Another bill has surfaced threatening to impose a service tax in the Golden State.

Senate Bill 8, from Robert Hertzberg (D-Van Nuys), would impose a sales tax on all services, except those related to health care and education. Very small businesses generating less than $100,000 in gross sales also would be exempt.

The bill also proposes incentives for companies to invest and pay higher wages, as well as a personal income tax reduction. However, those measures would not go into effect until it is determined that funds from the service tax could cover them.

The bill in its current state seems to function as a placeholder because the language outlines in detail the reasons behind it, but does not yet provide much information about the changes themselves. It does state, however, that local jurisdictions would not be able to increase a service tax, which they can with sales taxes on goods.

To learn more about the feasibility of his proposals, Hertzberg will hold hearings statewide to gain the perspectives of stakeholders, said John Norwood, president/CEO of the California Pool & Spa Association.

Hertzberg has said he proposed the tax because the state’s economy has shifted from one relying primarily on agriculture and manufacturing to one mostly based on information and services, which he said accounts for 80 percent of economic activity.

But CPSA’s Norwood and others in the industry worry that such a tax would just strengthen the underground economy.

“People avoid those types of taxes by doing things for cash, and it undermines legitimate contractors,” Norwood said.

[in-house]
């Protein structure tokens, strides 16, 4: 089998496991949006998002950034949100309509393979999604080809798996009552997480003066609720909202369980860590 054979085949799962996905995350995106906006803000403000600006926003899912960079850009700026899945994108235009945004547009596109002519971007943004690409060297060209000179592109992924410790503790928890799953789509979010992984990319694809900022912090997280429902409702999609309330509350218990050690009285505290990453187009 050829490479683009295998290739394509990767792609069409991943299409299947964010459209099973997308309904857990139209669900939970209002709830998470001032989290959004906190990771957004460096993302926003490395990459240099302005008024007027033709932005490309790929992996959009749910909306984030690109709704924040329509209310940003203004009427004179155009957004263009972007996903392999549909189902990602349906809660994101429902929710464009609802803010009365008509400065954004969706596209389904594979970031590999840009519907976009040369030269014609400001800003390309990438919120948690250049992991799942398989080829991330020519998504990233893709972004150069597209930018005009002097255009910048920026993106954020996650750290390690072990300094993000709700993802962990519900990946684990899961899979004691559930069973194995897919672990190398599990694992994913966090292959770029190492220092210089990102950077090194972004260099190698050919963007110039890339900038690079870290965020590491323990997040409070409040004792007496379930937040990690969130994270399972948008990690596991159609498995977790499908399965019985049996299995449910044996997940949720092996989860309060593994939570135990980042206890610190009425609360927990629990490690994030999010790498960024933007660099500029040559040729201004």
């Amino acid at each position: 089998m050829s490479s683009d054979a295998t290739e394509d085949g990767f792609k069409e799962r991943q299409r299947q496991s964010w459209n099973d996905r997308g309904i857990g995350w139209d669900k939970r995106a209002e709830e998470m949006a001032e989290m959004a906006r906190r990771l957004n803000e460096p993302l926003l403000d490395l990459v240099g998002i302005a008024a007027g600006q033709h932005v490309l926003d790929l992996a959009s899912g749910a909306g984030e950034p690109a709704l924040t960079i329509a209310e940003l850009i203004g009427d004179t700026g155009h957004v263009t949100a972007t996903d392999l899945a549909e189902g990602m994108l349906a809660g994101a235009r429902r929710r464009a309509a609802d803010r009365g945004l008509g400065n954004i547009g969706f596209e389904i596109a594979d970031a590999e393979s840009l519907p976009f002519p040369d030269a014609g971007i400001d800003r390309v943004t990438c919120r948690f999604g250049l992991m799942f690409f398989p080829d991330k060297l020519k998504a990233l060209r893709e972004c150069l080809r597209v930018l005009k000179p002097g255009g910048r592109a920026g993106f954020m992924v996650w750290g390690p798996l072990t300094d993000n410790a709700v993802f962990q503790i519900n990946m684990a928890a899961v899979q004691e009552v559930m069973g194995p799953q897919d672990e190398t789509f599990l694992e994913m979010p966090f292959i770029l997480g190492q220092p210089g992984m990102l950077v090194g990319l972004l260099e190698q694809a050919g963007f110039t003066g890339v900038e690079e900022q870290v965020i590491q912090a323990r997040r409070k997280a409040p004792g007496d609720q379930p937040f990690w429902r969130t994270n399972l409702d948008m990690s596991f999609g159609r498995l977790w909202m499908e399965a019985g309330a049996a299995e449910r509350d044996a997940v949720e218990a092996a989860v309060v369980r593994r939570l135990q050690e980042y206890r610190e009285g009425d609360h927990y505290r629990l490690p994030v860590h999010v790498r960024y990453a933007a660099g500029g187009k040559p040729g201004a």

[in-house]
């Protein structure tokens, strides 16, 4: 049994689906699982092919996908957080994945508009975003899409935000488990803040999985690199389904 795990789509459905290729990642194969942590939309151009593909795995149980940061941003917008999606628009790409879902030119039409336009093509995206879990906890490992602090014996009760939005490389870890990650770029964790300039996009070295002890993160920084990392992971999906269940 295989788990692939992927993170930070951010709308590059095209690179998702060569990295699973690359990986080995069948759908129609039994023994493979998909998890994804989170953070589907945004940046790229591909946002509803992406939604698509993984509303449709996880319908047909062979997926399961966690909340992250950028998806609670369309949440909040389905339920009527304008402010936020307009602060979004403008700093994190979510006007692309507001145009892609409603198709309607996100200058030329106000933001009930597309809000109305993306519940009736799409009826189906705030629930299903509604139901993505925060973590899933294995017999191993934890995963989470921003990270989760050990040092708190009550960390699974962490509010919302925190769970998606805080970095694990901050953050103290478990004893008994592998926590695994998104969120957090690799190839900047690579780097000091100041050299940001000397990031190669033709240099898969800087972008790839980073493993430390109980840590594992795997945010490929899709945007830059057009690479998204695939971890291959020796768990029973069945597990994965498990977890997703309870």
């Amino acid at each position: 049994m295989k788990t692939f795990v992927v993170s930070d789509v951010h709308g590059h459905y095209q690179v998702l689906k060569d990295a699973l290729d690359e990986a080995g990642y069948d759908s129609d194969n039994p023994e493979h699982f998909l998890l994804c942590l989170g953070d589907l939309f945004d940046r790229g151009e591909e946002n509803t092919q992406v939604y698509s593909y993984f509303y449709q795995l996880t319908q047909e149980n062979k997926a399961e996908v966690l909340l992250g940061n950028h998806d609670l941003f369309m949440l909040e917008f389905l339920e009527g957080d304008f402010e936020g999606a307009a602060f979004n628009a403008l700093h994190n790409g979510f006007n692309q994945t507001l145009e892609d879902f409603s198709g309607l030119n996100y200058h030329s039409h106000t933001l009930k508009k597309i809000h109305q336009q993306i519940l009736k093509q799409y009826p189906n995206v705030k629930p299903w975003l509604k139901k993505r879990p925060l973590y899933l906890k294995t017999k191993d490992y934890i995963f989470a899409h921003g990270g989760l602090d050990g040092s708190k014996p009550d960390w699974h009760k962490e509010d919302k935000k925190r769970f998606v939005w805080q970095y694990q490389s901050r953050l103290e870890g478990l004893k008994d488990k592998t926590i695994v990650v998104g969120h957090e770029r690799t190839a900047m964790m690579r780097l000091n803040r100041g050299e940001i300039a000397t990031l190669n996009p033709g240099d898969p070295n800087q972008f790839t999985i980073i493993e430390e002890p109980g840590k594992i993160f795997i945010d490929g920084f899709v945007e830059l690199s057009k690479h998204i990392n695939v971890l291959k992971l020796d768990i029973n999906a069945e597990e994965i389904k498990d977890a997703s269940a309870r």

Others question the enforceability of such a tax. “They don’t even [collect] sales taxes on the underground economy. What makes them think they’re going to get a service tax?” said Bob Nichols, owner of Precision Pool in Glendora, Calif. “It [may] make guys back out of reporting those sales completely.

“It’s just another nail in the legitimate businessman’s coffin.”

CPSA has warned that a tax on services such as maintenance and repair may be down the road. The concern started in 2009, when a study by the state’s Commission on the 21st Century Economy advocated levies of this nature. In 2012, legislation was proposed, with one bill naming pools specifically. At CPSA’s prompting, the pool industry reference was removed, but then the bill ultimately failed.

California isn’t the only state that has eyed this possibility the last few years. In 2012, Connecticut enacted a service tax, while Michigan and Illinois tried and failed. Some were motivated by the government budget scares that occurred as a result of the Great Recession. Last year, Illinois’ current governor, Bruce Rauner, proposed a service tax as part of his campaign to beat incumbent Pat Quinn.

But such legislation has met resistance from business and consumers, suggesting an uphill battle for a service tax. Nichols doesn’t see the road to passage being any easier for this bill than it has been for others. “It depends on how the public takes it,” he said. “I don’t think they’re going to take it very well.”

For SB 8 to pass, it must receive a two-thirds vote. While this poses an obstacle, Norwood doesn’t expect the issue to go away. For example, such a proposal could instead appear as a 2016 ballot initiative.